It'll satisfy your annual craving.

"I saw it. It's alive!" Terrorized New Yorker in Cloverfield

My favorite monster is from Forbidden Planet because I never see it: The anticipation is fearful. In a similarly minimalist approach, the monster in Cloverfield appears later in the film, but the camera never lingers. Good for director Matt Reeves: Less is more.

In the spirit of Blair Witch, the terror of New York City is enhanced by total-film hand-held camera, a story told by a twenty- something who has been recording a party and keeps his camera going through the destruction of lower Manhattan as he and his friends try to evacuate.

In the spirit of Godzilla, the monster is bigger than hell and angry.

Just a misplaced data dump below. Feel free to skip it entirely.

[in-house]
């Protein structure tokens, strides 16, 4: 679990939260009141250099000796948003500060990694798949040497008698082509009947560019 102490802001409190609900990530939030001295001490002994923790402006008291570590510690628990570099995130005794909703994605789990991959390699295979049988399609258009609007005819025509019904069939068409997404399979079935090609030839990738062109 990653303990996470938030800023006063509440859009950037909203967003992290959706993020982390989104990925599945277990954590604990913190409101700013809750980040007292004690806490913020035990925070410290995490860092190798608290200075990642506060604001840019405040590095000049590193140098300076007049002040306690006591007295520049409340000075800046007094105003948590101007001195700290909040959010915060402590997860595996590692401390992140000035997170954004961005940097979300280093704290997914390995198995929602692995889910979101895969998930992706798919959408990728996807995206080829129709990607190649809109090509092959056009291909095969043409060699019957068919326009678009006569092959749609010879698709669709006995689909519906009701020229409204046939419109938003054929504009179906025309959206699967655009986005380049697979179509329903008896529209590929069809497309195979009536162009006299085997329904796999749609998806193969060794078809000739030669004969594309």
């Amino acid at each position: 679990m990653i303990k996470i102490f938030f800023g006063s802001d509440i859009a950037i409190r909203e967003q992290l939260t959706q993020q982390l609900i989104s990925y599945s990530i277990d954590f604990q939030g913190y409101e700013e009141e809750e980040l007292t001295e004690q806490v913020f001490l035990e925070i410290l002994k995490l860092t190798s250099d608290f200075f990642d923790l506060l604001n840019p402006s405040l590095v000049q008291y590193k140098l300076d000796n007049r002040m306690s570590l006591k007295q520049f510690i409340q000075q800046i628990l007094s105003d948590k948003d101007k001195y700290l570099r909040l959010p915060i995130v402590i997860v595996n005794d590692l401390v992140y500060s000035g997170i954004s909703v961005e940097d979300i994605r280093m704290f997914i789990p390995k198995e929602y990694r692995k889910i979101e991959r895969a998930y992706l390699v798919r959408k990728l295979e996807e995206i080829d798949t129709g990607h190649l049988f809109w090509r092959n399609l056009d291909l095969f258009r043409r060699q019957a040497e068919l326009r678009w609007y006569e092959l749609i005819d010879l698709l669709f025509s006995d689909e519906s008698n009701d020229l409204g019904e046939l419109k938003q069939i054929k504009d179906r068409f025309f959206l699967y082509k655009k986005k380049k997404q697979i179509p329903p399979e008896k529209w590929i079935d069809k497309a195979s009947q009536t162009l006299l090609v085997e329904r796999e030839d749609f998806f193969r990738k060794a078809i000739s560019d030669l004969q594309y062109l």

In the spirit of 9/11, panic is married to incredulity, a potent cocktail for women crying and men running. The camera, although annoying when I have to watch it jiggle for over an hour, is nevertheless effective in creating a sense of immediacy and danger, transporting me to the site as I maneuver with the actors through present peril.

The biggest casualty is characterization; notice I have not mentioned one name so far, and I won't because horror is the main attraction.

It's no field of clover, but Cloverfield will delight you if you long to see New York brought to its knees from the safety of your seat. If you see it along with the easier-to-watch I am Legend, you'll satisfy your annual craving for high-end urban horror.